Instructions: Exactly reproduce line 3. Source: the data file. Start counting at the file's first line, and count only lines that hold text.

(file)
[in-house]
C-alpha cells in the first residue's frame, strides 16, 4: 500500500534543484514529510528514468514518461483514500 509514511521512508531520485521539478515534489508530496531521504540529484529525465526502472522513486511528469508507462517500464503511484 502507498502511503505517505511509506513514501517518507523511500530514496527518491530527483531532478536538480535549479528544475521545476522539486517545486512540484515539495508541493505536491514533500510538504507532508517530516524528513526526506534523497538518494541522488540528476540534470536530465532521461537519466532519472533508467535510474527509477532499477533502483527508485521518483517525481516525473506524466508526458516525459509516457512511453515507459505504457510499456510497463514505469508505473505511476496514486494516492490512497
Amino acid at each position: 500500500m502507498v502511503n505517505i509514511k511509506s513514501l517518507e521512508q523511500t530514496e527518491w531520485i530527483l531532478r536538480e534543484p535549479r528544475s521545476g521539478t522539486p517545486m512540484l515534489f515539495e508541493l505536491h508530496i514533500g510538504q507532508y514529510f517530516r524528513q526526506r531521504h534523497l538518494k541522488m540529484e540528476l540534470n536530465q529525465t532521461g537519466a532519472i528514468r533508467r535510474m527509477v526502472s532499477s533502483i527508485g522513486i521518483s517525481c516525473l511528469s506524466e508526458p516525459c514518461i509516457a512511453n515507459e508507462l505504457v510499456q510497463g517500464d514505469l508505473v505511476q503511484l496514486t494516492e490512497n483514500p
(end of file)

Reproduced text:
Amino acid at each position: 500500500m502507498v502511503n505517505i509514511k511509506s513514501l517518507e521512508q523511500t530514496e527518491w531520485i530527483l531532478r536538480e534543484p535549479r528544475s521545476g521539478t522539486p517545486m512540484l515534489f515539495e508541493l505536491h508530496i514533500g510538504q507532508y514529510f517530516r524528513q526526506r531521504h534523497l538518494k541522488m540529484e540528476l540534470n536530465q529525465t532521461g537519466a532519472i528514468r533508467r535510474m527509477v526502472s532499477s533502483i527508485g522513486i521518483s517525481c516525473l511528469s506524466e508526458p516525459c514518461i509516457a512511453n515507459e508507462l505504457v510499456q510497463g517500464d514505469l508505473v505511476q503511484l496514486t494516492e490512497n483514500p